Native tissues are complex made up of an extracellular matrix (ECM) containing a variety of cells distributed throughout. The organization and biochemistry of tissues provides for specific regions that cells occupy and are subject to differing mechanical and chemical environments. The complex geometry of such tissues is therefore difficult to mimetic due to the minute local changes in the structure and properties throughout a given tissue type. The structure and properties of native tissues are critical for correct tissue function. Therefore, methods to recapitulate the required complexity of native tissues are important.
Additive manufacturing techniques have been used for this goal to produce such biomimetic constructs for better approaches towards the regeneration of tissues. However, a major problem lies in the low mechanical integrity of soft materials that are used as tissue replicates. Many soft tissues cannot support their own weight during the manufacturing processes. Harder substrates have been used, though are generally relatively hard polymeric materials, to provide support and are removed after gel formation has occurred, and have their own disadvantages. There is a great need for manufacturing processes that produce soft materials for regenerative applications.
Prof. Liam Grover of the School of Chemical Engineering at the University of Birmingham states that ‘inspiration from nature’ is needed to produce complex soft-solid biomimetic tissues. He further adds that as an inspiration from nature, he and fellow researcher Dr. Alan M. Smith of the Department of Pharmacy at the University of Huddersfield, and co-workers, used nature as a basis for a manufacturing method that they recently unveiled in a Communication published in Small. Specifically, Prof. Grover states that supporting materials in nature such as the observation that, “Foetuses are supported by amniotic fluid…and the supporting fluid-gel matrix” was an inspiration to the design strategy behind the process.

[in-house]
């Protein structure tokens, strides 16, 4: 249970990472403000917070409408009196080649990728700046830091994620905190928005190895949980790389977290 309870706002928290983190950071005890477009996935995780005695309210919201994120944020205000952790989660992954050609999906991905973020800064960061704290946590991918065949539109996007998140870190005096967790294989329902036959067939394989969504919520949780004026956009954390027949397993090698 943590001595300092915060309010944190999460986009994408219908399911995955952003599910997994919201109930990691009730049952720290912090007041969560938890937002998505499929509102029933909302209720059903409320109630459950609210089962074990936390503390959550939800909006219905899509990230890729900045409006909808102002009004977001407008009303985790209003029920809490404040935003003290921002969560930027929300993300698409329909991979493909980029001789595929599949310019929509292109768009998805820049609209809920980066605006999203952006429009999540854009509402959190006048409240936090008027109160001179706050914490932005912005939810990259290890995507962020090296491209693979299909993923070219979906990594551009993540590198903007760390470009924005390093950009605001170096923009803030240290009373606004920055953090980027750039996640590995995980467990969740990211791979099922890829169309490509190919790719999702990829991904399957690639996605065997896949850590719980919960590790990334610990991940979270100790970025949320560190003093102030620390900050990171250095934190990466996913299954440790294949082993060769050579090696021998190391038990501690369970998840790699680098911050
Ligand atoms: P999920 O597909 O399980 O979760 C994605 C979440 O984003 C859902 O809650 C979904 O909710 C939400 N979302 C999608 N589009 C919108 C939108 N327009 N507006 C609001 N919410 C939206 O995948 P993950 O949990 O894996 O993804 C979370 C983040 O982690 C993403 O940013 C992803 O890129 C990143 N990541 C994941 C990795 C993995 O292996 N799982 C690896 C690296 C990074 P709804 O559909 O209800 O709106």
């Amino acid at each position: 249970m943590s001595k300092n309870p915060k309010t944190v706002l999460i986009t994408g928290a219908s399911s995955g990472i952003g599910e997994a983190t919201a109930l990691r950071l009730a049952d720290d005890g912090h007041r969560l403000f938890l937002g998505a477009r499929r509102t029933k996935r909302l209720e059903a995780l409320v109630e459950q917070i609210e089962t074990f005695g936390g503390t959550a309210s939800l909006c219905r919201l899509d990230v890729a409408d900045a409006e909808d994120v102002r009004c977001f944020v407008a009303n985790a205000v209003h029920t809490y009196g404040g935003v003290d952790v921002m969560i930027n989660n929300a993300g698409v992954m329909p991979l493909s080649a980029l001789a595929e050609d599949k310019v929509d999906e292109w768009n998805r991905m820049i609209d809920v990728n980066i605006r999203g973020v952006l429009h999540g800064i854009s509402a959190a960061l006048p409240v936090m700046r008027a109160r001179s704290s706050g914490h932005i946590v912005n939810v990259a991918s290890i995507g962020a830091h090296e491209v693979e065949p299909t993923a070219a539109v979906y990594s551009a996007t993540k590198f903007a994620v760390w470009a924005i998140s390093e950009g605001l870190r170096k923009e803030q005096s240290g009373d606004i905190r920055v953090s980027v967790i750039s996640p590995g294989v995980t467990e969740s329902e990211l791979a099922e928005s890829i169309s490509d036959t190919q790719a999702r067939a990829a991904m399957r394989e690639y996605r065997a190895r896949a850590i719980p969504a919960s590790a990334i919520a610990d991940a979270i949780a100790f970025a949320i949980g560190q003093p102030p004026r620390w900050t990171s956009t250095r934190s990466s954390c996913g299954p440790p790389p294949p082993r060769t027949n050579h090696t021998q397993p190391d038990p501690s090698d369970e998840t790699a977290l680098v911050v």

The Communication details a method that uses a support material that is self-healing, which enables the penetration of the printing needle into the support bed while printing. The self-healing material supports the part that is being printed. Spontaneous healing of the support material occurs once the needle is retracted. Moreover, this simple method allows easy extraction of the printed material after completion by simply washing away the support material.
The versatility and possibilities of this method are demonstrated by the production of an osteochondral plug, which could be used in the replacement of damaged cartilage. It was also shown that the cells in the cartilage and bone regions maintain their phenotype character. This facile method opens up pathways towards the additive manufacturing of soft and solid tissues, bringing such constructs one step closer to the clinic.